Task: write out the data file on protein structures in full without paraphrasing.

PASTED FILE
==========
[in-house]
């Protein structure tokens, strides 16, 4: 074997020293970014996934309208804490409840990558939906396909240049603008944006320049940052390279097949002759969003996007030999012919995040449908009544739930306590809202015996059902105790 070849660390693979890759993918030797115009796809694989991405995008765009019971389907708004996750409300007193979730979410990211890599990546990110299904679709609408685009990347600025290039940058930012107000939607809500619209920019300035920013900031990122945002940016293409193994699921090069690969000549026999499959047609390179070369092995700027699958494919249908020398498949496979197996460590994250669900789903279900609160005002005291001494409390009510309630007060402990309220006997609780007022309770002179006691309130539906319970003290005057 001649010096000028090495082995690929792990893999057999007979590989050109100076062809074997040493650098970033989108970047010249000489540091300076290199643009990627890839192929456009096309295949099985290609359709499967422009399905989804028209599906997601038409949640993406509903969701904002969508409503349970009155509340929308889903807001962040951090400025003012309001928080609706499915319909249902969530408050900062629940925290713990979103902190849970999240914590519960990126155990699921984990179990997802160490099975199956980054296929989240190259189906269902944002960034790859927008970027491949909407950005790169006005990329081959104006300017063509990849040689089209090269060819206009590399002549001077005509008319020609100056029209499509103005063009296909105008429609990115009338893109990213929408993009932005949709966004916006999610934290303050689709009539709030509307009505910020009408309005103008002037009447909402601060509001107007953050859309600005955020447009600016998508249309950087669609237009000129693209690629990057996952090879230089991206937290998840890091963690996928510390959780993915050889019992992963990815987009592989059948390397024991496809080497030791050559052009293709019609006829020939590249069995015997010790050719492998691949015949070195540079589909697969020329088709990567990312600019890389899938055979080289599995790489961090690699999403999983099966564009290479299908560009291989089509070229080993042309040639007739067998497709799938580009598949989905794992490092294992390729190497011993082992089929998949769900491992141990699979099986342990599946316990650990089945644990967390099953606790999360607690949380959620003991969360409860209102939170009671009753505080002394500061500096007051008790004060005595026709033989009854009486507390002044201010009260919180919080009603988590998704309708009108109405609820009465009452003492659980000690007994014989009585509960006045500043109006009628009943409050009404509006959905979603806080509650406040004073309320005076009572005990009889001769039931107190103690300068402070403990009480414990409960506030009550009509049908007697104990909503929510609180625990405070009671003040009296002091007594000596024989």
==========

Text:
[in-house]
């Protein structure tokens, strides 16, 4: 074997020293970014996934309208804490409840990558939906396909240049603008944006320049940052390279097949002759969003996007030999012919995040449908009544739930306590809202015996059902105790 070849660390693979890759993918030797115009796809694989991405995008765009019971389907708004996750409300007193979730979410990211890599990546990110299904679709609408685009990347600025290039940058930012107000939607809500619209920019300035920013900031990122945002940016293409193994699921090069690969000549026999499959047609390179070369092995700027699958494919249908020398498949496979197996460590994250669900789903279900609160005002005291001494409390009510309630007060402990309220006997609780007022309770002179006691309130539906319970003290005057 001649010096000028090495082995690929792990893999057999007979590989050109100076062809074997040493650098970033989108970047010249000489540091300076290199643009990627890839192929456009096309295949099985290609359709499967422009399905989804028209599906997601038409949640993406509903969701904002969508409503349970009155509340929308889903807001962040951090400025003012309001928080609706499915319909249902969530408050900062629940925290713990979103902190849970999240914590519960990126155990699921984990179990997802160490099975199956980054296929989240190259189906269902944002960034790859927008970027491949909407950005790169006005990329081959104006300017063509990849040689089209090269060819206009590399002549001077005509008319020609100056029209499509103005063009296909105008429609990115009338893109990213929408993009932005949709966004916006999610934290303050689709009539709030509307009505910020009408309005103008002037009447909402601060509001107007953050859309600005955020447009600016998508249309950087669609237009000129693209690629990057996952090879230089991206937290998840890091963690996928510390959780993915050889019992992963990815987009592989059948390397024991496809080497030791050559052009293709019609006829020939590249069995015997010790050719492998691949015949070195540079589909697969020329088709990567990312600019890389899938055979080289599995790489961090690699999403999983099966564009290479299908560009291989089509070229080993042309040639007739067998497709799938580009598949989905794992490092294992390729190497011993082992089929998949769900491992141990699979099986342990599946316990650990089945644990967390099953606790999360607690949380959620003991969360409860209102939170009671009753505080002394500061500096007051008790004060005595026709033989009854009486507390002044201010009260919180919080009603988590998704309708009108109405609820009465009452003492659980000690007994014989009585509960006045500043109006009628009943409050009404509006959905979603806080509650406040004073309320005076009572005990009889001769039931107190103690300068402070403990009480414990409960506030009550009509049908007697104990909503929510609180625990405070009671003040009296002091007594000596024989």